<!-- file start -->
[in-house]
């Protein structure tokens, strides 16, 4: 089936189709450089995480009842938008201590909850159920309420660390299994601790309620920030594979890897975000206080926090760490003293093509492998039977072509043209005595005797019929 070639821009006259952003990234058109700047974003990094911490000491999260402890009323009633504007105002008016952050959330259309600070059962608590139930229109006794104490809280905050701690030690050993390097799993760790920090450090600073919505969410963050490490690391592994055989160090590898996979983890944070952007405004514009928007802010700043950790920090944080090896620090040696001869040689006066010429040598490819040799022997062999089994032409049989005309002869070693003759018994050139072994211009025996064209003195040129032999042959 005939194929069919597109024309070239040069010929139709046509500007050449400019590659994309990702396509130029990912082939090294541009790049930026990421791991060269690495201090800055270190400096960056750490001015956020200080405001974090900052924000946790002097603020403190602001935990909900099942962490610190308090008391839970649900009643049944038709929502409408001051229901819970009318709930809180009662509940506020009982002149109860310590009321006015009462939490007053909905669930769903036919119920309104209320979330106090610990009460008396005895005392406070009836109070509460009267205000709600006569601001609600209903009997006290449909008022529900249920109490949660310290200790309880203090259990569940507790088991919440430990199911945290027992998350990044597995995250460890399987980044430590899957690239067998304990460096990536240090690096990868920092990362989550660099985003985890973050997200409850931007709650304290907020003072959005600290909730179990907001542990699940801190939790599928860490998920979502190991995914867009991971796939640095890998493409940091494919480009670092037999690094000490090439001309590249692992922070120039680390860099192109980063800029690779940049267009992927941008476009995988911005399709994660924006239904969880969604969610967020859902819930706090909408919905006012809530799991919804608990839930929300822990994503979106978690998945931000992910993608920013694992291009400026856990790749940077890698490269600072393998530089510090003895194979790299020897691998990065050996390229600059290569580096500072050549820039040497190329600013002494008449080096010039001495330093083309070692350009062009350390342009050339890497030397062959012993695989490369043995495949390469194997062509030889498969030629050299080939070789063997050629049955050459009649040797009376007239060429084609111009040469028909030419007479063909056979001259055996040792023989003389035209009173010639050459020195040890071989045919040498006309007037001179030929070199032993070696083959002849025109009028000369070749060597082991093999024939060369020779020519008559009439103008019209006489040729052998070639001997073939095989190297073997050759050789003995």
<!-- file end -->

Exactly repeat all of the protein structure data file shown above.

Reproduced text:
[in-house]
């Protein structure tokens, strides 16, 4: 089936189709450089995480009842938008201590909850159920309420660390299994601790309620920030594979890897975000206080926090760490003293093509492998039977072509043209005595005797019929 070639821009006259952003990234058109700047974003990094911490000491999260402890009323009633504007105002008016952050959330259309600070059962608590139930229109006794104490809280905050701690030690050993390097799993760790920090450090600073919505969410963050490490690391592994055989160090590898996979983890944070952007405004514009928007802010700043950790920090944080090896620090040696001869040689006066010429040598490819040799022997062999089994032409049989005309002869070693003759018994050139072994211009025996064209003195040129032999042959 005939194929069919597109024309070239040069010929139709046509500007050449400019590659994309990702396509130029990912082939090294541009790049930026990421791991060269690495201090800055270190400096960056750490001015956020200080405001974090900052924000946790002097603020403190602001935990909900099942962490610190308090008391839970649900009643049944038709929502409408001051229901819970009318709930809180009662509940506020009982002149109860310590009321006015009462939490007053909905669930769903036919119920309104209320979330106090610990009460008396005895005392406070009836109070509460009267205000709600006569601001609600209903009997006290449909008022529900249920109490949660310290200790309880203090259990569940507790088991919440430990199911945290027992998350990044597995995250460890399987980044430590899957690239067998304990460096990536240090690096990868920092990362989550660099985003985890973050997200409850931007709650304290907020003072959005600290909730179990907001542990699940801190939790599928860490998920979502190991995914867009991971796939640095890998493409940091494919480009670092037999690094000490090439001309590249692992922070120039680390860099192109980063800029690779940049267009992927941008476009995988911005399709994660924006239904969880969604969610967020859902819930706090909408919905006012809530799991919804608990839930929300822990994503979106978690998945931000992910993608920013694992291009400026856990790749940077890698490269600072393998530089510090003895194979790299020897691998990065050996390229600059290569580096500072050549820039040497190329600013002494008449080096010039001495330093083309070692350009062009350390342009050339890497030397062959012993695989490369043995495949390469194997062509030889498969030629050299080939070789063997050629049955050459009649040797009376007239060429084609111009040469028909030419007479063909056979001259055996040792023989003389035209009173010639050459020195040890071989045919040498006309007037001179030929070199032993070696083959002849025109009028000369070749060597082991093999024939060369020779020519008559009439103008019209006489040729052998070639001997073939095989190297073997050759050789003995």